The trends I saw in the last 30 years climaxed during the Covid-19 lockdowns. One pundit described them as “a controlled demolition of the economy,” It’s a controlled demolition of society, too. Re-opening economies — once Joe Biden became President – isn’t happening with a snap of the fingers. Too many competing interests have an agenda in enlarging the Bio-Security or Bio-Political State. Too many civilians have adapted quite well too. Some don’t want to go back to the real world; some don’t want to work outside the virtual. Just ask several mayors and school board superintendents demanding teachers get back into classrooms for full-time in-person instruction. Speaking of which: I hear the adage “kids adapt so well.” Yes, but what do our leaders want them to adapt to? I’ve seen the toll on kids and there are some who won’t recover. There are some lost from ever integrating into society, let alone supporting its structures. The physical and mental developmental costs to our children will be studied in years to come. Will future spending address these deeper long-term needs, or prime kids for a life on UBI?
When President Trump announced the CARES Act I assumed it would be a one-off, not possibly a new way of life. More than $3 trillion in spending in 2020 and another $2 trillion in Q1 2021 may have met short-term survival needs – but also indulged luxury tastes. I met a Grubhub driver from Kalamazoo buying a Montcler coat on Oak Street in Chicago. I met minimum wage workers buying bling at Tiffany’s. On Biden’s Inauguration Day, I heard comments like “mighty fine party there — now where’s my stimmy?” The checks have barely gone out and word’s out the White House is preparing another $3 trillion in spending.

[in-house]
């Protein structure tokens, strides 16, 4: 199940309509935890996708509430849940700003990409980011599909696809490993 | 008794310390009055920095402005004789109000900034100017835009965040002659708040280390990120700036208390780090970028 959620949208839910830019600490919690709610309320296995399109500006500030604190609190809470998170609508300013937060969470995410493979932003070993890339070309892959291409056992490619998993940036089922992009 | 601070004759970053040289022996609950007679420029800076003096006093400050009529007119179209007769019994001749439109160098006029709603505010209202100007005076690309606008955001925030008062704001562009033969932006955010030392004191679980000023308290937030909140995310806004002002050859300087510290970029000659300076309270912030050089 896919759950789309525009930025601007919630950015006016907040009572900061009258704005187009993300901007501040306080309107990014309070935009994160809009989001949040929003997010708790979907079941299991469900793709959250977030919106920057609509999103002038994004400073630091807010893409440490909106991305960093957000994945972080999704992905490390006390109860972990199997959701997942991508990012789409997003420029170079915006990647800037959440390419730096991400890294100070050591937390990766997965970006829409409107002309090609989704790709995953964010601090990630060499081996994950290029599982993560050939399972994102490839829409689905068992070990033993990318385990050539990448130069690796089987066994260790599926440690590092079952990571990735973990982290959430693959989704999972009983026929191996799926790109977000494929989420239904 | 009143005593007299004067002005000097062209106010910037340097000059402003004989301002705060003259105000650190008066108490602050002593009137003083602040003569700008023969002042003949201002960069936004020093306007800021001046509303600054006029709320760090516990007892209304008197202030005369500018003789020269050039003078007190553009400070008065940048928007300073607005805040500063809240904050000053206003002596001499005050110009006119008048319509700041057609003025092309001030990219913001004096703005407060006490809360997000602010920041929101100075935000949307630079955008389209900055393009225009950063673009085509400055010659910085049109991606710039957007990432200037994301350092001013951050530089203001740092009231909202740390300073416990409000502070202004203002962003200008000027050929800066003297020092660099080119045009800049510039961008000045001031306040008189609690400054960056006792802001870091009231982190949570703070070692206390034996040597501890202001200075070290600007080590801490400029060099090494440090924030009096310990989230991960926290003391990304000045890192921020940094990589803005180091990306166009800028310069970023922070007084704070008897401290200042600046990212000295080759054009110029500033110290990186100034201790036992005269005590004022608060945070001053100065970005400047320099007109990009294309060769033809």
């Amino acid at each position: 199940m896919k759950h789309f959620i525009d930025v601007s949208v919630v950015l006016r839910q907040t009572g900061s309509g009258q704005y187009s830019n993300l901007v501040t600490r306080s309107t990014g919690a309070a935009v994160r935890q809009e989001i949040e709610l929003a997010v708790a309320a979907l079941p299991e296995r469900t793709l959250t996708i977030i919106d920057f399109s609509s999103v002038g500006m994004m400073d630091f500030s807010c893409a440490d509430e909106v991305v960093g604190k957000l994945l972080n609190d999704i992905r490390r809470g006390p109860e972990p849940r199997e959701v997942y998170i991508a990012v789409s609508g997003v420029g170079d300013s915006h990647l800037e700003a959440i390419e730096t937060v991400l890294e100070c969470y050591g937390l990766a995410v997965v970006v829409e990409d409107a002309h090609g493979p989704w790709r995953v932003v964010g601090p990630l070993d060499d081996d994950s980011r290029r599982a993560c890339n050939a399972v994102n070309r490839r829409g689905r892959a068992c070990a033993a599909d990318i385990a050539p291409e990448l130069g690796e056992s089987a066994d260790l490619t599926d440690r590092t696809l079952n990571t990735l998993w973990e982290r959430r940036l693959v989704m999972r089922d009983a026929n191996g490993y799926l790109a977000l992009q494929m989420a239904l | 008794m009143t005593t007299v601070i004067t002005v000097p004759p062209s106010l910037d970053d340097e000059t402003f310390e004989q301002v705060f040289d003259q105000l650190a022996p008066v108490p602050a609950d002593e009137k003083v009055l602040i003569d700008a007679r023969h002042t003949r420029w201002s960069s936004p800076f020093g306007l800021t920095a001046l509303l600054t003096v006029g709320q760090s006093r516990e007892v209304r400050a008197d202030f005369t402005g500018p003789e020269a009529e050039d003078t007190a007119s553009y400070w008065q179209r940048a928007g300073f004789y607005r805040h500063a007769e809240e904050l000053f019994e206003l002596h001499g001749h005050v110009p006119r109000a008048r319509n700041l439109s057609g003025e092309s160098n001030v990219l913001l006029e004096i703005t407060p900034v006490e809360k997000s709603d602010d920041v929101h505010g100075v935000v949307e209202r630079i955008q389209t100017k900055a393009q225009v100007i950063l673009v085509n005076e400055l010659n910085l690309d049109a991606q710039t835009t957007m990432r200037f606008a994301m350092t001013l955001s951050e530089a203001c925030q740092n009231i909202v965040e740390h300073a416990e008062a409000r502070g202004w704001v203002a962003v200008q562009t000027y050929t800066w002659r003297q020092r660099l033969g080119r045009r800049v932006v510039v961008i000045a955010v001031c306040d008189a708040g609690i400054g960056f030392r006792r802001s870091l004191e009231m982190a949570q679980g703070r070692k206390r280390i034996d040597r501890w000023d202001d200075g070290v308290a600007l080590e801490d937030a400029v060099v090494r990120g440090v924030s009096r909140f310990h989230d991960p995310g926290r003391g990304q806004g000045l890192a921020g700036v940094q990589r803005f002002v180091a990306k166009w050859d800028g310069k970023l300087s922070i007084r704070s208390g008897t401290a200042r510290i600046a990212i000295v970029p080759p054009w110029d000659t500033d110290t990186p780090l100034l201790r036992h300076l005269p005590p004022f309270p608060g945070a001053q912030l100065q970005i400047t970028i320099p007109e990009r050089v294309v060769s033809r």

The government largesse is being treated as a carrot, but it can be used as a stick too. It was no accident that Bitcoin rallied above $40,000 on the day Biden announced his $1.9 trillion spending plan, upping the handouts to $1,400 per couple. Bitcoin prices have been tracking fundamental factors, rising on “the waves”: there’s talk of a fourth Covid-19 wave and the Biden Democratic Wave. It was no accident either Bitcoin climbed above $60,000 after Biden’s prime-time TV address warning about what people “can and cannot do once fully vaccinated.” Welcome to the Bio-Political State. Instead of vaccinations providing a passport to freedom, expect yet more restrictions on individual liberties and on the economy.
In retrospect I wasn’t the only one desperate to buy Bitcoin below $20,000. And the longer businesses, stores and restaurants are restricted in the G7 and Commonwealth countries, the more this will disrupt the global scale of production for food, drink, clothing, and textiles that has allowed these goods to be relatively cheap. US CPI data and anecdotal evidence show prices for basic goods like food continuing to rise.
A few months back, ECB President Christine Lagarde had an honest moment. Calling for global regulation of Bitcoin, she said “if there is an escape, an escape could be used.” She didn’t say why a lawful person might need such an escape, and what we’ll need to escape from. But with Bitcoin I feel a little less powerless about whatever she has in mind.
Stephanie Sprague is a freelance correspondent and anchor, currently on assignment with TRT World https:www.trtworld.com